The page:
the protections provided against unfair terms are minimal. So long as the “reasonableness
test” set out by UCTA is met by the party setting forth the exclusion,
liability for a whole range of terms including for conformity of goods with
description, fitness and quality can be excluded.29 “Reasonableness” itself
is not given a clear definition in the act 30 and only applies where
the parties are dealing with a contract on standard terms, and not in contracts
that are deemed to have been “freely negotiated”.31 In some scenarios, as was
evident in Yuanda (UK) Co Ltd v WW Gear Construction
Ltd, the business was altogether
unable to rely on the protection provided by UCTA due small technicalities
which rendered the contract deemed not to be made on standard terms.32 Moreover, as was pointed
out by the Law Commission, many unfair terms fall outside the scope of protection
provided by UCTA, leaving small businesses vulnerable to potential abuse by larger
firms.33 UCTA only applies to
exclusions or limitations of liability and does not restrict terms that impose
additional obligations on the other party, nor examine the fairness of a contract
generally.

 

The costs involved in
extending protections to small businesses has been a commonly cited reason for
deterring government and legal institutions from initiating any change in the
law. Surveyed respondents in a report by the Department for Business Innovation
& Skills identified that increasing protections to small businesses would
create compliance costs and unforeseen market burden costs, which would then be
passed on through to consumers.34 Extension of consumer
regulation to small business would also have many other unintended consequences;
any benefits gained from the increased protections would potentially be offset by
the increased burden upon small businesses themselves to comply with additional
regulations when supplying goods and services.35 Moreover, requiring
parties to a commercial contract ascertain the size of the other party
according to an arbitrary definition of small business and introduce measures
to identify such businesses would create significant administrative costs and
result in considerable inefficiencies and delays in transactions.36 Currently, the government maintains the
stance that there is neither quantitative data nor compelling
evidence that small businesses are being abused to the point that it justifies
amending the current body of legislation. 37
In any case,
it would be wise to approach the issue only after a considered and measured analysis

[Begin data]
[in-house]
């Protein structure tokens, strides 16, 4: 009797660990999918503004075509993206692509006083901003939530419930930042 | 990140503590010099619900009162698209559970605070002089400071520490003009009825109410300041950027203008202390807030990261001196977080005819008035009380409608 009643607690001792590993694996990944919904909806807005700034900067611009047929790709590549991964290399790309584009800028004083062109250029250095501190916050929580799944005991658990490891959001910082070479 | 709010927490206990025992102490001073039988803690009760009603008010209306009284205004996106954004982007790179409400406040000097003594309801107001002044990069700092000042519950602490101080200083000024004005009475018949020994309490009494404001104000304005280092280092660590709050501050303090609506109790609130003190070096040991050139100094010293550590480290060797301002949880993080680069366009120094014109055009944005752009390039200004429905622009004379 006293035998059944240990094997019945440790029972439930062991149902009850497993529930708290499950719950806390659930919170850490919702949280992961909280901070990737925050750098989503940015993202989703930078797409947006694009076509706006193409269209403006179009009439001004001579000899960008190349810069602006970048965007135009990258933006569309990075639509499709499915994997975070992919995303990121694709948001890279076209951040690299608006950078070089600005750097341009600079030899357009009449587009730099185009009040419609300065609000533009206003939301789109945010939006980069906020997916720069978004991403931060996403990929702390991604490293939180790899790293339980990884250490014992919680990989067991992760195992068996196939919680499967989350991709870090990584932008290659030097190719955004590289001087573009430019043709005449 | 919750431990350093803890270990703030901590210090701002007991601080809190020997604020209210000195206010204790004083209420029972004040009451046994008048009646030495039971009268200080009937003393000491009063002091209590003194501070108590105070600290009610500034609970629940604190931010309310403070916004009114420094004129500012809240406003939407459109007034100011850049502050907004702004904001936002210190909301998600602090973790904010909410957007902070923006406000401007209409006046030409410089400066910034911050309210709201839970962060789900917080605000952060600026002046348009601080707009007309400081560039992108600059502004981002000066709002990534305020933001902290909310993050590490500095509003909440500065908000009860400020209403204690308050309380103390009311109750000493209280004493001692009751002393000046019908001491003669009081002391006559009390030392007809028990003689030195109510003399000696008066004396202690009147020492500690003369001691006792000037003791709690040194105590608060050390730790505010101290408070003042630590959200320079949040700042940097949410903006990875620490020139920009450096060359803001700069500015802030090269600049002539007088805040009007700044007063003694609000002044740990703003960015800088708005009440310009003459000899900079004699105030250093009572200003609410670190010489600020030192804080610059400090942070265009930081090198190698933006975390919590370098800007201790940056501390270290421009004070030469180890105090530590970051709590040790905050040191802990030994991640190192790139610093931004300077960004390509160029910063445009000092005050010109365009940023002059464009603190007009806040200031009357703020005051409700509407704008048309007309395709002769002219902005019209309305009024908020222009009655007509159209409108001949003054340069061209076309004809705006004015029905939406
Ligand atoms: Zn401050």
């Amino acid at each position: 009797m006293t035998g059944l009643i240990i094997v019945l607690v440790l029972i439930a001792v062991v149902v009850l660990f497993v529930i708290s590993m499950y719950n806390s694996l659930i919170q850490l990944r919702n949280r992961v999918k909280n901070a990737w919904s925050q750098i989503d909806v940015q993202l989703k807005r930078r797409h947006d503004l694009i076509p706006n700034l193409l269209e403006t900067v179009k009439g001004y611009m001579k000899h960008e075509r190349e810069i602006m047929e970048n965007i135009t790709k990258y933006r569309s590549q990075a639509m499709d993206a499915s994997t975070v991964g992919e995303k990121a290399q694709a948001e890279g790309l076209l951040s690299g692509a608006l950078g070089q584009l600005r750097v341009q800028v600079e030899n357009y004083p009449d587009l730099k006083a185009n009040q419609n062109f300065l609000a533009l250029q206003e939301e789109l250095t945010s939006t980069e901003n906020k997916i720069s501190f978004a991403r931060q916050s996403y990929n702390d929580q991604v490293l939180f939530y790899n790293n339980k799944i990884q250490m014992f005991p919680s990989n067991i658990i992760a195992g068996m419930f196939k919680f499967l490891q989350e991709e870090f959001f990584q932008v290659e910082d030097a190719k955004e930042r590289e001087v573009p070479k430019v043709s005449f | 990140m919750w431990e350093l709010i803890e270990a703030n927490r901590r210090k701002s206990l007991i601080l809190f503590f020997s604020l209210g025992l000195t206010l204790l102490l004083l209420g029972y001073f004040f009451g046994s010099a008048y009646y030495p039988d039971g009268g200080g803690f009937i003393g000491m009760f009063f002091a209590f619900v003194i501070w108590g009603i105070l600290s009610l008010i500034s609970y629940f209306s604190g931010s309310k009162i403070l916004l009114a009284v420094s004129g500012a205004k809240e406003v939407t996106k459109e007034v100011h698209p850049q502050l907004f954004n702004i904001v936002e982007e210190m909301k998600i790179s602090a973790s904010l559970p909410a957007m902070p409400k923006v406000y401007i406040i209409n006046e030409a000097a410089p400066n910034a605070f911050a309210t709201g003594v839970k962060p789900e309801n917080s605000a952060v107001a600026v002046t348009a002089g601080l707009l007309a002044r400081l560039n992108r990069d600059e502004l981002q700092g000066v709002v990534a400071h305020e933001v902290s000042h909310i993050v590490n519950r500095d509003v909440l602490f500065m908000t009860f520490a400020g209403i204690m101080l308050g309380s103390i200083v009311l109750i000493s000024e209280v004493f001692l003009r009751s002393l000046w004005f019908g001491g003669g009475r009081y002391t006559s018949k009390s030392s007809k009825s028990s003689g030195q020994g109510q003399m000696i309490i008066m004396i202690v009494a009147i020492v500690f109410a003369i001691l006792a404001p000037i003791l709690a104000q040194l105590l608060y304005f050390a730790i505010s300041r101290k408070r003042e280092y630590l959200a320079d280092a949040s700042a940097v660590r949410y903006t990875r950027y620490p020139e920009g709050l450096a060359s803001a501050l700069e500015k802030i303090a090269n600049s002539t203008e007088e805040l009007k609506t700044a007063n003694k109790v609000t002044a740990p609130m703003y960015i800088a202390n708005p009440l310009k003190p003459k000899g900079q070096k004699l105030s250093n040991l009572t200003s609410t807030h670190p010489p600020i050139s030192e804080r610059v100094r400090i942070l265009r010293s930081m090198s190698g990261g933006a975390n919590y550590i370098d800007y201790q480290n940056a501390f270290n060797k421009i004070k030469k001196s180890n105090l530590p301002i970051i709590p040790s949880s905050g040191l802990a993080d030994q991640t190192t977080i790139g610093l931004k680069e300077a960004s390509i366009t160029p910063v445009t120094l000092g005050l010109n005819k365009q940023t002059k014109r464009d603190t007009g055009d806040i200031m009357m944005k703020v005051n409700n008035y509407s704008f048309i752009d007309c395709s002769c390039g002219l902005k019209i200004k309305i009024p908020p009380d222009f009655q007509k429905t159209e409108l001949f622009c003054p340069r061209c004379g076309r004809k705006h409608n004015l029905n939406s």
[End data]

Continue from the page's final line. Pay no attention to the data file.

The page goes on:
of the costs and benefits associated with increasing small business protections.

 

Looking to legislative
frameworks upheld in other jurisdictions can provide valuable insight as to the
optimal balance to be struck between consumer and small business rights. Under
the Australian model, consumer law protections can be extended to businesses or
anyone who acquires a product or service up to the value of $40,000.38 The relatively flexible
definition of a “consumer” under Australian law allows the law to protect a
significantly broader class of consumers than would otherwise be protected
under UK law. The ACL also prohibits misleading, deceptive and unconscionable
conduct for all transactions involving sale or purchase of goods and services, whether
between consumer or business.39 However, protections
against unfair contract terms cover only individual consumers and do not extend
even to small businesses.40 Conversely,
in some jurisdictions, consumers and small businesses are afforded similar
levels of protections against unfair terms; in the Netherlands, unfair contract
terms are identified in a black list which is applied to both consumers and
small businesses, but not large businesses. 41 It may
benefit the UK to apply a blended approach to its own legislation with
reference to what has worked best for small businesses in other jurisdictions.

 

While it is
true that small businesses often find themselves in want of greater legislative
protections, careful consideration and judgement is needed before any sweeping
intervention in the law is made. Extending the scope of existing consumer
legislation to small businesses can create many unintended consequences and enforcing
a catchall framework approach would be highly inappropriate in this situation.  Law reform should step in only where necessary
and aid only the most vulnerable firms and sectors.